In general, the Nikon Coolpix A's image quality is very good. The lack of an AA filter helps it produce sharp, detailed images and the theoretical risk of moiré rarely troubles the camera's output. Its familiar JPEG engine tends to result in pleasant colors and the default processing settings steer a sensible course between revealing detail and the artificial appearance that over-sharpening can bring.
The camera's white balance is pretty dependable - and there's a choice of whether it leaves some 'warmth' when shooting under artificial light, or whether it'll try to more fully correct it.
As the lens tests show, there is also some fairly severe vignetting at all apertures - something the camera makes no attempt to correct, either in Raw or JPEG mode.
As we've already seen, the Nikon's lens can be very good (even if there is some corner softness at its widest apertures at close focusing distances). Even at F2.8 the lens is very sharp and things get even better when you stop down - by F4 the Coolpix A's output is consistently sharp across the frame.
Vignetting is the lens' main drawback. It appears in the Coolpix A's images, so we're surprised there's no option to remove it in the camera's JPEGs - a function offered in the company's DSLRs. However, while it's present at apertures, the Coolpix A's vignetting is very even and progressive, so isn't especially noticeable unless you have expanses of even tones such as the blue sky in the example below.
In the above image, we've shot a bright light scene at F7.1 and converted it without lens correction in Adobe Camera Raw (a result that's consistent with the camera's JPEGs), then applied the vignetting aspect of Adobe's lens profile for the Coolpix A. Comparing the two can exaggerate how noticeable the vignetting actually is, but it is there if it's something that worries you.
An 18.5mm F2.8 lens is never going to be the first choice when it comes to blurring backgrounds. If you're shooting anything but close-up work, the camera will only offer a little bit of background defocus. In the example below, most of the buildings are around 750m (0.46 miles) away, yet are only just beginning to drop out of focus, when the camera is focused on an object around 1.5m away.
|Nikon Coolpix A - F2.8, ISO 100||100% Crop|
|Ricoh GR - F2.8, ISO 100||100% Crop|
The Nikon's bokeh is a little harsh and bright-edged, leading to a rather 'busy' rendition of background detail. The Ricoh isn't much better - its rendering of defocused regions is a touch smoother, suggesting slightly less hard-edged bokeh but instead exhibits clearer signs of axial chromatic aberration - leaving the background with odd green-tinged edges.
Low light performance
Nikon has a pretty solid recent history of combining very capable sensors with sophisticated image processing to give cameras with excellent low light performance. The Coolpix benefits from this heritage and continues to produce usable JPEGS even in low light.
That said, the results aren't significantly better than the Ricoh's output. Both shot at the default noise reduction settings and the differences are subtle.
|Nikon Coolpix A - F8, ISO 6400||100% Crop|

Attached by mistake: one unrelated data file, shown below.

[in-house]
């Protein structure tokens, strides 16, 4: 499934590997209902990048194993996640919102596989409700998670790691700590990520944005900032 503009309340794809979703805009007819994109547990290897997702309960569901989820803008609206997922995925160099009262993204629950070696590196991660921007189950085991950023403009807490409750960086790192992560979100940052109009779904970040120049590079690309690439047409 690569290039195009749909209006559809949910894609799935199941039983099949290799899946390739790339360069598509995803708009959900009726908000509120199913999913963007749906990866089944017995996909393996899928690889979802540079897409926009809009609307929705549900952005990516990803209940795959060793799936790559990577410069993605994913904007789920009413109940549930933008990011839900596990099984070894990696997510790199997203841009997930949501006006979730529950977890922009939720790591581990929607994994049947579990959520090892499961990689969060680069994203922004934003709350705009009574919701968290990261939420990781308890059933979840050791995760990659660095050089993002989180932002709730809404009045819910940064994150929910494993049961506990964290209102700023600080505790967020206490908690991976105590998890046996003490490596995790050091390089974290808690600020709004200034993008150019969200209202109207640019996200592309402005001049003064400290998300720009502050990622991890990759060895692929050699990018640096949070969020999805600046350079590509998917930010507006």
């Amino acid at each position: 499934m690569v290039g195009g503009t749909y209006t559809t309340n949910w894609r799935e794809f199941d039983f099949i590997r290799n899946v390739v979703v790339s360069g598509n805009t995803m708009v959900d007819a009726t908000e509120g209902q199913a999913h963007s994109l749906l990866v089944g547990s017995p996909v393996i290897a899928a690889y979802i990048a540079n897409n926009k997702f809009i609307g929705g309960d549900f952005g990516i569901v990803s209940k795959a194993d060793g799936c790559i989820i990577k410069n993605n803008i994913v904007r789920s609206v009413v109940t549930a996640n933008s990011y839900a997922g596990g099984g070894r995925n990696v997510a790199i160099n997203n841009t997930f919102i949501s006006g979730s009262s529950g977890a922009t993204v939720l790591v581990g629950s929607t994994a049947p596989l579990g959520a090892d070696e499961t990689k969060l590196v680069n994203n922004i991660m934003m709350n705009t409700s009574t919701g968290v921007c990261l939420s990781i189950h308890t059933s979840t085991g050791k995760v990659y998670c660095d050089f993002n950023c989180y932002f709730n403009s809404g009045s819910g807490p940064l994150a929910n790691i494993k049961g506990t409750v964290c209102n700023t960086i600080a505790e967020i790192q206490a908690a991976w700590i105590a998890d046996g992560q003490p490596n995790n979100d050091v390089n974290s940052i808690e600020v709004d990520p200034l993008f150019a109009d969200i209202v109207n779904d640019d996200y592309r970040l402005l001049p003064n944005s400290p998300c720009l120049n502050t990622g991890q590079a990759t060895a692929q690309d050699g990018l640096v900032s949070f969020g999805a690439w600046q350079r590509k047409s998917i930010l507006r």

|Ricoh GR - F8, ISO 6400||100% Crop|
The Coolpix A's focus slows down as the light level drops but, even with the AF illuminator disengaged, it will continue to focus in very low light if you ensure there is a decent degree of contrast for it to identify.
The Coolpix A has a small internal flash which, at Guide number 6, is on a par with a small mirrorless camera but considerably less powerful than the one you'll find on an entry-level DSLR. That said, the Coolpix's fast maximum aperture will help extend its working range.
The Coolpix A's main advantage, when it comes to flash, is that it can be used with Nikon iTTL flashguns (handy if you already have one). Sadly, however, the internal flash can't be used to control off-board flashguns, the way some Nikon DSLRs can. This feature is included on the company's less expensive Coolpix P7700, yet is missed off the Coolpix A.
|The Coolpix A's flash is a bit heavy-handed but, thanks to the relatively bright F2.8 maximum aperture, still has a reasonable reach.|
The Coolpix A's mode for dealing with high contrast scenes is Nikon's now-familiar Active D-Lighting system. This will reduce the exposure of a shot by up to 1EV and use adaptive processing to incorporate the extra tonal information it captures in the highlights, while brightening darker areas of the image.
Because Active D-Lighting changes the camera's exposure, it has to be set at the point of exposure - you can adjust the extent of the processing in Raw conversion, but you can't fully remove the effect of the Active D-Lighting selection you made when the image was first captured.
As usual, we're pretty impressed with the results - the camera has been able to cope with this high dynamic range scene without requiring multiple exposures or giving unnatural-looking output. Active D-Lighting is supposed to assess and protect local contrast, so that the image doesn't end up looking too flat or washed-out and, even at the Extra High setting, has done a pretty good job of it.
For JPEG shooters in particular, this is a really nice feature to have.
|Conceptual Kings Nikon Coolpix P330: A Beginner's Guide eBook||$3.99|
|Rocky Nook Mastering the Nikon COOLPIX A eBook||$22.39|